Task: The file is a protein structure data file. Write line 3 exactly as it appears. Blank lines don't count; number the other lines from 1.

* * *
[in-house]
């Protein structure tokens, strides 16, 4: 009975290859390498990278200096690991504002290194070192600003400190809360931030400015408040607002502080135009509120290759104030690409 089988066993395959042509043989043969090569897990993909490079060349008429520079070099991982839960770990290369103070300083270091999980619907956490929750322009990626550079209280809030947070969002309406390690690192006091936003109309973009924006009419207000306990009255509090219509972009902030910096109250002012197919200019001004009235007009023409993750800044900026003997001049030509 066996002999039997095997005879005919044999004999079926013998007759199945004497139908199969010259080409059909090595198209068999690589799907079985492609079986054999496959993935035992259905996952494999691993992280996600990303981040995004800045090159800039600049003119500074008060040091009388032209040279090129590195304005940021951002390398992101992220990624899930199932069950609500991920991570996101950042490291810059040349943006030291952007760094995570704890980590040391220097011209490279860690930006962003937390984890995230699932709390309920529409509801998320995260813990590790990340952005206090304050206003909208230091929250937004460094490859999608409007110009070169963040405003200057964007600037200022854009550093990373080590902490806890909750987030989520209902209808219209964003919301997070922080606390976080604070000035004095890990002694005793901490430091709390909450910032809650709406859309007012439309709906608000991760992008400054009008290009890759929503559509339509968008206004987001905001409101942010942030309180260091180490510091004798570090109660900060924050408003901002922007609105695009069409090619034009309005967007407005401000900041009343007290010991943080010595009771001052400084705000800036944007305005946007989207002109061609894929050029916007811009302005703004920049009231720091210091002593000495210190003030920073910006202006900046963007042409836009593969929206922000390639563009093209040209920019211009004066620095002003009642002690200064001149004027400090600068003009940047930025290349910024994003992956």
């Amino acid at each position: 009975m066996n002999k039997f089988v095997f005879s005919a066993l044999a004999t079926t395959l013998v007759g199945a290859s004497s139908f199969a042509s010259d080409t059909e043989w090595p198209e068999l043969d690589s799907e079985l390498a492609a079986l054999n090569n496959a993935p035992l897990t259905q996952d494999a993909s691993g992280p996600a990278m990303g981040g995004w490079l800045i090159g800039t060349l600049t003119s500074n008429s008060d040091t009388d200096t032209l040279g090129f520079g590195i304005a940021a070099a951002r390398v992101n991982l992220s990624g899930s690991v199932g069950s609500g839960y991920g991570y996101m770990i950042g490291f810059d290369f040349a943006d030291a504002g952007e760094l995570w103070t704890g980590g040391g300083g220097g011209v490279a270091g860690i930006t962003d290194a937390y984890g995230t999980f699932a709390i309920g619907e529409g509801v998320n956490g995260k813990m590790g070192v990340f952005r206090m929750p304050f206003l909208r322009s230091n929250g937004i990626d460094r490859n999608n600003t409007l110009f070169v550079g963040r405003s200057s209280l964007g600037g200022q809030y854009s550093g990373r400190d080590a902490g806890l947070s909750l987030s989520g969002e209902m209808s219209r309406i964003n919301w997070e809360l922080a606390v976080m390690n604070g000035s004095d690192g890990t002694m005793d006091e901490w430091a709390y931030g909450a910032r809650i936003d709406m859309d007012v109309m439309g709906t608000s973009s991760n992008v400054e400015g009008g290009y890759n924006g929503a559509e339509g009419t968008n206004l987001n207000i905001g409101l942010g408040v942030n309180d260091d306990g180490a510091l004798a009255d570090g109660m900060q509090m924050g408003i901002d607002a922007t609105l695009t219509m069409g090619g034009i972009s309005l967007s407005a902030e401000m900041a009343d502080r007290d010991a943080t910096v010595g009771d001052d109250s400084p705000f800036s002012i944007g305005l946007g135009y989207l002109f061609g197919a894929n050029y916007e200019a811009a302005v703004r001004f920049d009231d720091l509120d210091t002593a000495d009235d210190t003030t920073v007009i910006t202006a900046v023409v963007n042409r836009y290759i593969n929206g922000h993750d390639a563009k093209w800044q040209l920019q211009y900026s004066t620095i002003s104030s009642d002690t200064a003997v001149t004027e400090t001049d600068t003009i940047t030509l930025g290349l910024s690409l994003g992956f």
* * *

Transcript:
């Amino acid at each position: 009975m066996n002999k039997f089988v095997f005879s005919a066993l044999a004999t079926t395959l013998v007759g199945a290859s004497s139908f199969a042509s010259d080409t059909e043989w090595p198209e068999l043969d690589s799907e079985l390498a492609a079986l054999n090569n496959a993935p035992l897990t259905q996952d494999a993909s691993g992280p996600a990278m990303g981040g995004w490079l800045i090159g800039t060349l600049t003119s500074n008429s008060d040091t009388d200096t032209l040279g090129f520079g590195i304005a940021a070099a951002r390398v992101n991982l992220s990624g899930s690991v199932g069950s609500g839960y991920g991570y996101m770990i950042g490291f810059d290369f040349a943006d030291a504002g952007e760094l995570w103070t704890g980590g040391g300083g220097g011209v490279a270091g860690i930006t962003d290194a937390y984890g995230t999980f699932a709390i309920g619907e529409g509801v998320n956490g995260k813990m590790g070192v990340f952005r206090m929750p304050f206003l909208r322009s230091n929250g937004i990626d460094r490859n999608n600003t409007l110009f070169v550079g963040r405003s200057s209280l964007g600037g200022q809030y854009s550093g990373r400190d080590a902490g806890l947070s909750l987030s989520g969002e209902m209808s219209r309406i964003n919301w997070e809360l922080a606390v976080m390690n604070g000035s004095d690192g890990t002694m005793d006091e901490w430091a709390y931030g909450a910032r809650i936003d709406m859309d007012v109309m439309g709906t608000s973009s991760n992008v400054e400015g009008g290009y890759n924006g929503a559509e339509g009419t968008n206004l987001n207000i905001g409101l942010g408040v942030n309180d260091d306990g180490a510091l004798a009255d570090g109660m900060q509090m924050g408003i901002d607002a922007t609105l695009t219509m069409g090619g034009i972009s309005l967007s407005a902030e401000m900041a009343d502080r007290d010991a943080t910096v010595g009771d001052d109250s400084p705000f800036s002012i944007g305005l946007g135009y989207l002109f061609g197919a894929n050029y916007e200019a811009a302005v703004r001004f920049d009231d720091l509120d210091t002593a000495d009235d210190t003030t920073v007009i910006t202006a900046v023409v963007n042409r836009y290759i593969n929206g922000h993750d390639a563009k093209w800044q040209l920019q211009y900026s004066t620095i002003s104030s009642d002690t200064a003997v001149t004027e400090t001049d600068t003009i940047t030509l930025g290349l910024s690409l994003g992956f």